Rhiannon Elizabeth Irons What Makes A Horror Movie Truly Disturbing?

This is, without a doubt, a broad question with many possible answers.  Every horror fan (or movie fan for that matter) will have their own opinion in regards to what makes a movie truly disturbing.


I posted this question to social media as well as a group of my horror loving friends and while they had varying opinions over what movies are disturbing, their answers in what makes them terrified were basically the same; Realism.


To quote one friend, “Once a genuine fear is played upon in a realistic setting, then that makes a movie truly disturbing.”  Another person stated that we are all affected by different things so it’s the things that gets under your skin that are played upon to create the terrifying effect, for example phobias or belief systems.


Believability is the key.


A lot of people also agree that music combined with the building of tension and atmosphere also add to the creep factor.  “A singular piano key strike as the tension builds is enough to send a well deserved chill down my spine.  John Carpenter did this perfectly with the Halloween score.”


I have to say, I agree with realism being the key to making a film disturbing.  And a film is only disturbing to you if it stays with you long after you’ve seen it.  Movies that play on genuine fear and express something that could actually happen are the movies with the biggest impact on the human psyche.


For example, Last House On The Left (the original) disturbed me way more than Saw.  The probability of being kidnapped, tortured, raped and murdered is vastly higher than being kidnapped, drugged and suspended in a death trap for which you have to prove your will to survive in order to “win” the game.  I’m not saying something like the Saw series couldn’t happen, I’m just saying it’s highly unlikely.


Jaws is another perfect example of believability taking a hold of the mass and evoking hysteria.  Jaws, even to this day, has kept people out of the ocean.  Hell, it kept me out of my bathtub when I was a kid.  It played on the fear of being attacked and eaten by something lurking just below the surface.


It’s not always the entire film that gets people talking.  When this question was posted to my horror group, one young lady stated that the scene in the Texas Chainsaw Massacre where Sally was screaming whilst sitting at the dining table had her disturbed.  It wasn’t the screaming from Sally that unnerved her, it was the fact that her captors screamed along with her, getting louder each scream before finally bursting into maniacal laughter.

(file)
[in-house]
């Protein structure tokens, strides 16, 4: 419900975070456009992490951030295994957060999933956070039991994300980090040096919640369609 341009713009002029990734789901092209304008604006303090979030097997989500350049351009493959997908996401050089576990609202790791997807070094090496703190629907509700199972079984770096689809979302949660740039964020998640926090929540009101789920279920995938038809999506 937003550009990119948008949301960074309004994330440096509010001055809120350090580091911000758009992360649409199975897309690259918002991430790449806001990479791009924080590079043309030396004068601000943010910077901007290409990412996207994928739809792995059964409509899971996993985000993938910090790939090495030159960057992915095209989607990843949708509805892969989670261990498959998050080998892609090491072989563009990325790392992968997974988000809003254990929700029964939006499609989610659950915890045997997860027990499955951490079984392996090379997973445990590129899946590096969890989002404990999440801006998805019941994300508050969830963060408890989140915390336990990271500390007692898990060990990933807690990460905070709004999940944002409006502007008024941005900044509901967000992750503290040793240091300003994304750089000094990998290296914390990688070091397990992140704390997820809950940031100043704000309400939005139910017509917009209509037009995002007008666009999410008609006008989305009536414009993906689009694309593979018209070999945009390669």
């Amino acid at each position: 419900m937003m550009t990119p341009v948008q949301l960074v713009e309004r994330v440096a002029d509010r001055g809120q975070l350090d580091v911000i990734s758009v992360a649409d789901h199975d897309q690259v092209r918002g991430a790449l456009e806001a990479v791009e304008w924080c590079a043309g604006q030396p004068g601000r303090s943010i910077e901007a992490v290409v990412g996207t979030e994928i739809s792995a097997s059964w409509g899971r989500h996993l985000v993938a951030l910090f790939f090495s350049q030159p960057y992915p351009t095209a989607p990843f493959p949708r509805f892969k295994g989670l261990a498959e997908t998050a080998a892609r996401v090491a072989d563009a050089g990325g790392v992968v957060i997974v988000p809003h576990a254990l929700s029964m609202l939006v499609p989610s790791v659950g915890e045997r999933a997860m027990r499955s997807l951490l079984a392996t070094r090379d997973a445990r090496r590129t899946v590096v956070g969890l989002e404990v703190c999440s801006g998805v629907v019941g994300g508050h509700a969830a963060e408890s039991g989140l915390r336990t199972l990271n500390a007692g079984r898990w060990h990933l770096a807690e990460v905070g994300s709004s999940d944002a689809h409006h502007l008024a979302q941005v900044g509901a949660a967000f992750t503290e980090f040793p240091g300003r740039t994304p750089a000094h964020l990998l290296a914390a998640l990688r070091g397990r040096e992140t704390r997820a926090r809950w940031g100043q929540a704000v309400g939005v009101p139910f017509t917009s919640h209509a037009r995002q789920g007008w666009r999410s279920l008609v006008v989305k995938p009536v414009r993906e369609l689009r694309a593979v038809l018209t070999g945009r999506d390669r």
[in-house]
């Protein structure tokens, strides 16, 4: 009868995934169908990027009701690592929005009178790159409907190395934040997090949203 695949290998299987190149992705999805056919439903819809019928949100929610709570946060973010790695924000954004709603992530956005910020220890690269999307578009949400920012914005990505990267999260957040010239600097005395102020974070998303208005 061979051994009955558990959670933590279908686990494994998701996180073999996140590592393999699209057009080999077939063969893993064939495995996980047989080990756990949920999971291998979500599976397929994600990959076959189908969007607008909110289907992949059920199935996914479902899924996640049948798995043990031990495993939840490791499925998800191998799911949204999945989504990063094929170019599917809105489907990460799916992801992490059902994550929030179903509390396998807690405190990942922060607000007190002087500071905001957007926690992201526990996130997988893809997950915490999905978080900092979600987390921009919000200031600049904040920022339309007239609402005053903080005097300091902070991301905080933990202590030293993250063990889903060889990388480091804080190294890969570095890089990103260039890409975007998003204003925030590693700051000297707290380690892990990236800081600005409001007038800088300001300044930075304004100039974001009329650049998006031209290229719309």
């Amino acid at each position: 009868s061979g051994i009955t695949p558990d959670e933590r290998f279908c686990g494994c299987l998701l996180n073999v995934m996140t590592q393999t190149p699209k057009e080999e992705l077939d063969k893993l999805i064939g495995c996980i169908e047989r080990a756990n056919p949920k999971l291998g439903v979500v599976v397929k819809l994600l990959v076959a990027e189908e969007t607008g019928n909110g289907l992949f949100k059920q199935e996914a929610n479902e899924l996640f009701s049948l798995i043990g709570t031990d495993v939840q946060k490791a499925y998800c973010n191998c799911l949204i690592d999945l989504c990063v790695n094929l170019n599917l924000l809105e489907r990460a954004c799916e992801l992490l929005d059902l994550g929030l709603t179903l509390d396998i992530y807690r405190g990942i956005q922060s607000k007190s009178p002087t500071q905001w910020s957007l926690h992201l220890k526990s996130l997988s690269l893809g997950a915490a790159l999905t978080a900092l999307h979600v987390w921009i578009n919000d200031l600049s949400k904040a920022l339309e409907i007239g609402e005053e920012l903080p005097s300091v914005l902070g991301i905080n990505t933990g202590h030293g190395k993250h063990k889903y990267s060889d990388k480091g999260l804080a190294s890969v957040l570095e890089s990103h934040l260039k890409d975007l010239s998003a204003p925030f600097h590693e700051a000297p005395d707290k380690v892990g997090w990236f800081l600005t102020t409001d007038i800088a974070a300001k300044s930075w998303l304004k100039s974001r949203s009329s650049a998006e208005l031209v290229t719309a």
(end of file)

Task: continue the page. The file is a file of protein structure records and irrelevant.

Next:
When it comes to disturbing moments, every horror movie has one but it depends on the severity level of your desensitization as to how much of it you will indeed find disturbing.  If you’re like me and just yawn when blood pours out of an open wound, then maybe a little jump music in Urban Legends won’t set you running for the hills.  If you’re like my mother and have seen Halloween a million and one times and you know every aspect of the movie but still jump in the same part, then you may find other movies in a similar category enjoyable, but not disturbing.


Upping the intensity level of horror is the ultimate goal to most film directors and writers.  And while that works on a vomit-inducing scale, it doesn’t always work for savvy modern day horror enthusiasts.  There has to be a sense of “This could happen to me” otherwise the movie will simply be that; a movie.


In order for a movie to leap off the screen and affect people, the audience has to live it.  They have to be draw into the story, the characters and the setting.  They have to believe what is happening before them.  Without that believability then there’s nothing truly disturbing.


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